Single Notes:

Two Notes:

You can try playing the famous page 38 from Syncopation (REED, T). Here’s the 1st four bars of it.

Comping with the bass drum

Bebop pioneers Max Roach and Kenny Clarke developed the use of the bass integrating into the comping role with the snare drum.

The next step is to review playing of rhythms and reading text with the bass drum.

Here are some examples on bass drum:

Here’s and example of the bass drum playing through the first line of page 38 in Syncopation (REED, T).

Note: We all know it’s advisable to practice with a metronome. I suggest that for these feels you practice with the metronome on beats 2 and 4.

Application of long and short notes.

The duration of notes matter. Often as drummers this can be overlooked due to percussive nature of the instrument. The different components of the drum kit have long and short sounds. For example the snare drum is short, the cymbals are long. The bass drum may be long or short depending on the tuning and muffling. The Hi hat can feature both long (open) and short (closed) sounds. Various techniques can be employed to sustain or shorten sounds. Playing a buzz roll on the snare drum is an example. We can also choke the cymbals to play short sounds.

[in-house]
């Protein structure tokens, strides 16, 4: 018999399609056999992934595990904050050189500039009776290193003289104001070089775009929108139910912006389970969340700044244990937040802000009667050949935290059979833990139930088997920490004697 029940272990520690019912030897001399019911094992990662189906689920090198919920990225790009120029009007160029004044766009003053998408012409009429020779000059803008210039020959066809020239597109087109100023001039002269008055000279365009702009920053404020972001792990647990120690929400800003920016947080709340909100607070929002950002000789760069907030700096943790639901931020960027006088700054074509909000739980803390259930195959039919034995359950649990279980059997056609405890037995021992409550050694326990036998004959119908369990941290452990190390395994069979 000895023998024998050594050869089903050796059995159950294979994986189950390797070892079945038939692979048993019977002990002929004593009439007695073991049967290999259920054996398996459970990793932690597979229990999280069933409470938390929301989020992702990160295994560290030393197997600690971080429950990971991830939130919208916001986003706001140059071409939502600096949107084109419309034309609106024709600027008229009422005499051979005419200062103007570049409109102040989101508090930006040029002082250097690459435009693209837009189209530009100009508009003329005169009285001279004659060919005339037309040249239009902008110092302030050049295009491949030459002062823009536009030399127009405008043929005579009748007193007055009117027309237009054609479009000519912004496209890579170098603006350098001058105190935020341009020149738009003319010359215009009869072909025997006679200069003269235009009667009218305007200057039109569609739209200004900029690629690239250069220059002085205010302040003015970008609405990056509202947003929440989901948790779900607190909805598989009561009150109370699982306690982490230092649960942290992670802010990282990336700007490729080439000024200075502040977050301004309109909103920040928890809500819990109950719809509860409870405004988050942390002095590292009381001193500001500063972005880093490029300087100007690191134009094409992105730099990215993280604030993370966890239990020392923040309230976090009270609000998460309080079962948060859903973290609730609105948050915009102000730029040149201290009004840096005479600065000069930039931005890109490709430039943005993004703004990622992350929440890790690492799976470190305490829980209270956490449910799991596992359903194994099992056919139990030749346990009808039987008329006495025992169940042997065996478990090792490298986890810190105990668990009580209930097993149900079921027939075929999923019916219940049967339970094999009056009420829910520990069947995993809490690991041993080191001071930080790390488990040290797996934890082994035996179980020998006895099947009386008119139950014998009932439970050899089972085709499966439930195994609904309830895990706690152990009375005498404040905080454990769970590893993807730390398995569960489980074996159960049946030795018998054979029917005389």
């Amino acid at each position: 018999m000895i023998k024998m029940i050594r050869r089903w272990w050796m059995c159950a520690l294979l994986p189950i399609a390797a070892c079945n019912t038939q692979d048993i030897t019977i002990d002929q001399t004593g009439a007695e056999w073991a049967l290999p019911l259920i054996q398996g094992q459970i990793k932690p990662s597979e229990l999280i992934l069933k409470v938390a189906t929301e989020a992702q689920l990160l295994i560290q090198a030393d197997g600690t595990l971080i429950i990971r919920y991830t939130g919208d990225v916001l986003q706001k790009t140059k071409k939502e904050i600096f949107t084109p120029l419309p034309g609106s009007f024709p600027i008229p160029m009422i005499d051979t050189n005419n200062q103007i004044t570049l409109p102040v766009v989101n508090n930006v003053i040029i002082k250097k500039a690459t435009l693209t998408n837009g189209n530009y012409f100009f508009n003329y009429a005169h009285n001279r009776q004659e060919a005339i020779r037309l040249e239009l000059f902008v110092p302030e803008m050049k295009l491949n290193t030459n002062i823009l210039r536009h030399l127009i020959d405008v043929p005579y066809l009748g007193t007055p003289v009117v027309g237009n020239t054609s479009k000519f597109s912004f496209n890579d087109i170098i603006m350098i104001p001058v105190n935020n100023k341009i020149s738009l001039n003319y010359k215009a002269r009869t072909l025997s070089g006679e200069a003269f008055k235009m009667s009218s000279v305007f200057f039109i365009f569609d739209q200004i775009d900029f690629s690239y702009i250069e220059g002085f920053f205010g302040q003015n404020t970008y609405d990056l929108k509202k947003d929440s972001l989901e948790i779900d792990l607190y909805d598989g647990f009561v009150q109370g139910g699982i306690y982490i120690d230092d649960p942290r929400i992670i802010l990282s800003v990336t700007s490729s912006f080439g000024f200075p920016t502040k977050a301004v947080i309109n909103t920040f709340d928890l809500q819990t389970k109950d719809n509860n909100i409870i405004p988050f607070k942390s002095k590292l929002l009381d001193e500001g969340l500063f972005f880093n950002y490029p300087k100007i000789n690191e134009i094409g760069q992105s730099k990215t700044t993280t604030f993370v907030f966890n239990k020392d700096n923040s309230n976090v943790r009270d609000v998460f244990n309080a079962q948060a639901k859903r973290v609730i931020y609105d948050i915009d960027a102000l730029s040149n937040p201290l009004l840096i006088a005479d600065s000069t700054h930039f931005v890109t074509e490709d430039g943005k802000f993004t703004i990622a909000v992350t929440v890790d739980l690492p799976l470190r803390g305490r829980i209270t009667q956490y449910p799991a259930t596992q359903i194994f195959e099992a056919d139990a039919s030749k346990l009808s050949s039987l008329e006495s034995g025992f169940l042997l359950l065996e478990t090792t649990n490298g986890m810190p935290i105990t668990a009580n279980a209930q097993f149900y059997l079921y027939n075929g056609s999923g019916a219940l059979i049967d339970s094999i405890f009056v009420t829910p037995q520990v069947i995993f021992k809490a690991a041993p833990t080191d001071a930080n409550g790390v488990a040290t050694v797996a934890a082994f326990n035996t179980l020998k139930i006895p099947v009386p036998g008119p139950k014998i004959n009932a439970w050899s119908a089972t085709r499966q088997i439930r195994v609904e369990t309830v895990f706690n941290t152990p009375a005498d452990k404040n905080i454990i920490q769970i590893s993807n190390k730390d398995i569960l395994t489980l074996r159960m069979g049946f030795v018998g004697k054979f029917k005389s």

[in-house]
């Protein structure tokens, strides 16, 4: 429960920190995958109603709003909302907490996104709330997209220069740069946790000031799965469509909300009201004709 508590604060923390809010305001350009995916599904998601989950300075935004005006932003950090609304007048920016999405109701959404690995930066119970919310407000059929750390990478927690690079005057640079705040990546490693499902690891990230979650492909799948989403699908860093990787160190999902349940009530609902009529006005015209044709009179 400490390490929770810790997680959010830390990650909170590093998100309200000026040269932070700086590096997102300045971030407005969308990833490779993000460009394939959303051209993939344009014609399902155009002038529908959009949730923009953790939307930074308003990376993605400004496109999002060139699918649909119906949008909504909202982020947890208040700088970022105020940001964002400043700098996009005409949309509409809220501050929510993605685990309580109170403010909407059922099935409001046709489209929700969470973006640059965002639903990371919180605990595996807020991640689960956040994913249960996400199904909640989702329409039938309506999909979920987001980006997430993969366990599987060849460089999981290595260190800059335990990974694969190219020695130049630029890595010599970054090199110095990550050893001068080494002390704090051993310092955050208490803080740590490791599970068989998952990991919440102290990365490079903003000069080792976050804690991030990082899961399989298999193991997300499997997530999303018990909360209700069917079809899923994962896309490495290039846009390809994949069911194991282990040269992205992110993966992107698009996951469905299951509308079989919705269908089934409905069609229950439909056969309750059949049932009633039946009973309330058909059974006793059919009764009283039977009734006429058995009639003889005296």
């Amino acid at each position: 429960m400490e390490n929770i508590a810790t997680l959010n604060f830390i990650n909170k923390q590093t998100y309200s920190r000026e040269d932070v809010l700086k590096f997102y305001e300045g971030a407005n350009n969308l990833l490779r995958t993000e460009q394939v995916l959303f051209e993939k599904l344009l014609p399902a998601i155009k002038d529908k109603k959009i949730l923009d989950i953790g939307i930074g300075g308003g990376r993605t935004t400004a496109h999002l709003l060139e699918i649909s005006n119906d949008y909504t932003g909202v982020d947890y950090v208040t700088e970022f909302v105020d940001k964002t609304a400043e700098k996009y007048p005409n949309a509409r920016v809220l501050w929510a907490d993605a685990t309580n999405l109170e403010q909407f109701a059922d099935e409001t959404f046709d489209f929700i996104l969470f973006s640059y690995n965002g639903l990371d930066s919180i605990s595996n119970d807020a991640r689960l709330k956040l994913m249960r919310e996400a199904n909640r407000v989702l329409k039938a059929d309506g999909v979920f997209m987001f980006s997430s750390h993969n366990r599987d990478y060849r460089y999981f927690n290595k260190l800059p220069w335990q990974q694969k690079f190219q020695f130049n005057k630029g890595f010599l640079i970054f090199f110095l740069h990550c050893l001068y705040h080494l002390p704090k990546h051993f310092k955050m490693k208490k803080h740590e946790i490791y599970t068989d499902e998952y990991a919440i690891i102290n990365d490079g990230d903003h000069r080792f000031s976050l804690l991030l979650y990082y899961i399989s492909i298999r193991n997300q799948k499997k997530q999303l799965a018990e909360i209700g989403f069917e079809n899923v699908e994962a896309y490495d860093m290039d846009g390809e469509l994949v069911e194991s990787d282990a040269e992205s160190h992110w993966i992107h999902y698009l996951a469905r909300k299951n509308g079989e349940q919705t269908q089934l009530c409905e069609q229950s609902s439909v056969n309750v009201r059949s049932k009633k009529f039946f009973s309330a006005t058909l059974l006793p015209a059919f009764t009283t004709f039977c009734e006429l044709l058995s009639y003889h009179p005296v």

Below is a simple exercise to improve how relate written notes to the long and short sounds of the drum kit.

Example text:

When we read the above we interpret the lengths as such.

8ths notes = short sounds = snaredrum

Anything longer than an 8th note = long sound = Ride Cymbal. This will include ¼ notes, tied 8th notes, dotted ¼ notes , 8th notes tied to ¼ notes etc.

The written rhythm will now sound like this:

(including bass drum ¼ notes and Hihat on beat 2 & 4):

It’s always a good idea to always practice the swing interpretation as well:

This concept is not a “look at me” moment. It’s a fundamental concept that will add to a strong musical foundation and help in many ways as you develop as a musician at the drum kit.

Application to playing styles

We can apply this concept to help us develop the coordination needed to play our “comping” in a Jazz style.

While playing this ostinato:

We play through reading text:

We now and read the short notes on the snare drum and the long notes on the bass drum.

It will sound like this:

This is just one way we can use simple reading text to help us to develop our musicality on the drumkit. The most common reading text that drummers use is Syncopation for the Modern Drummer (REED, T). I always suggest that students at JMI purchase this as it will serve you well in your studies in Jazz.